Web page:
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Looking for Halloween makeup ideas? Take cues from Philippine folklore

Looking for Halloween makeup ideas? Take cues from Philippine folklore

Once Halloween season arrives, the first question that pops into our head is: What or who will I be for this year’s party? The first looks we often consider are based on the most iconic characters from popular culture. On the other hand, the plethora of references based on our rich folklore are left as stories only revisited to frighten kids. So, for this year’s Halloween parties (virtual hopefully!), why don’t you borrow looks from mystical creatures your grandmother once told you about? Makeup artist Slo Lopez shows us how.

Manananggal
Descended from the Western vampire, stories of local mythology’s manananggal read far more terrifying, as this creature is  separates at the torso, with its winged upper body hunting for victims at night. To kill a manananggal, you must sprinkle salt on its lower half while its top half is out seeking prey.

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MAC Groundwork Paint Pot eye shadow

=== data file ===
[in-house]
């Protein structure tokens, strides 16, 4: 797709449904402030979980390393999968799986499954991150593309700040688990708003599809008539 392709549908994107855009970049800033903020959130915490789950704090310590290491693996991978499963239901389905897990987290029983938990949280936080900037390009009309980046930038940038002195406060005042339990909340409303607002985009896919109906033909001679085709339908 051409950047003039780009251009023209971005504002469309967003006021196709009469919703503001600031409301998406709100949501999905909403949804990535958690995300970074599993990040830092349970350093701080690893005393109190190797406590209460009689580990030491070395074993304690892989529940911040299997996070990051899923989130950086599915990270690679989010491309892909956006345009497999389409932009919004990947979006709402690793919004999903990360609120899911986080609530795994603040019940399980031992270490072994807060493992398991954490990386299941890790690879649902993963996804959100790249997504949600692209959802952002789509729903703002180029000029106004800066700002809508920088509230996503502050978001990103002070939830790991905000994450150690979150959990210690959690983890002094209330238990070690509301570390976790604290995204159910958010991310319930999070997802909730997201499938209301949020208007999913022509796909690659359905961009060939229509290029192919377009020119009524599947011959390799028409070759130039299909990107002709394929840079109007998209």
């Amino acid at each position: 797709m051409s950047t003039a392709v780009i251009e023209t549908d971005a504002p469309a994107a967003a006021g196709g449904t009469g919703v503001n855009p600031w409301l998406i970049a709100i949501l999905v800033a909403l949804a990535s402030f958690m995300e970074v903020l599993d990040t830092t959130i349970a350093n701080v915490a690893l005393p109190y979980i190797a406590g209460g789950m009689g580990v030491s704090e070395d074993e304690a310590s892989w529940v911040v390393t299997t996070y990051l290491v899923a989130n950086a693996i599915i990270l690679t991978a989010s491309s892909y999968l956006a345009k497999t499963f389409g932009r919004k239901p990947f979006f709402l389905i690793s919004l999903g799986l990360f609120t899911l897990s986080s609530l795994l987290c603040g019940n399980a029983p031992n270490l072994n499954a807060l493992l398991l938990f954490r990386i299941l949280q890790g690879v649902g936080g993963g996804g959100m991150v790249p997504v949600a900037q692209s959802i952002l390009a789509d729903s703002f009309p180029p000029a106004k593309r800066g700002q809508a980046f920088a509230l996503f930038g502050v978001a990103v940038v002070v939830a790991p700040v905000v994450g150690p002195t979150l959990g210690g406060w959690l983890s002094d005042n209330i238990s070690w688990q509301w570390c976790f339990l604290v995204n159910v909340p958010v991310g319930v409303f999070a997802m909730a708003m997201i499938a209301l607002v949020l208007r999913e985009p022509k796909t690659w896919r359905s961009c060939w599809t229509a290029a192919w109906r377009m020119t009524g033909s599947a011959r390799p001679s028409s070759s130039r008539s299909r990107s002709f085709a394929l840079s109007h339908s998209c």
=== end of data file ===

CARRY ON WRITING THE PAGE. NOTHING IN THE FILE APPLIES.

Mangkukulam
These practitioners of black magic have been recognized as blasphemous in local folklore. Hired by clients seeking revenge, the mangkukulam often uses dark spells, rituals and voodoo dolls in their craft. The curse of the mangkukulam can only be healed by an albularyo, whose practices also dwell within the supernatural.

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MAKE UP FOR EVER Artist Acrylip in 202

Diwata
Described as tall, ethereal and inhumanely beautiful, these guardians of nature are considered mostly benevolent. They are known to give gifts, blessings and good luck to mortals they favor. However, people must continue to be wary of them, as they have a tendency to kidnap humans they like and whisk them away from their loved ones.

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MAKE UP FOR EVER Metal Powder

Sirena
Other than these vicious mermaids being recognized for their sweet, tempting voices and tendency to lure Filipino fishermen to their deep-sea doom, the sirena is labeled a specific type of engkanto who lives in the sea. Pangasinan folklore calls them warriors who worshipped the sun god Apolaki.

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KRYOLAN  Aquacolor Paletta

Words by Denise Fernandez
Photography by Paolo Crodua
Makeup by Slo Lopez
Modeled by Anna Buquid

This story was originally published in our 4th Anniversary issue and has been edited for web. The digital copy of Scout’s 31st issue is accessible here.

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Denise Fernandez
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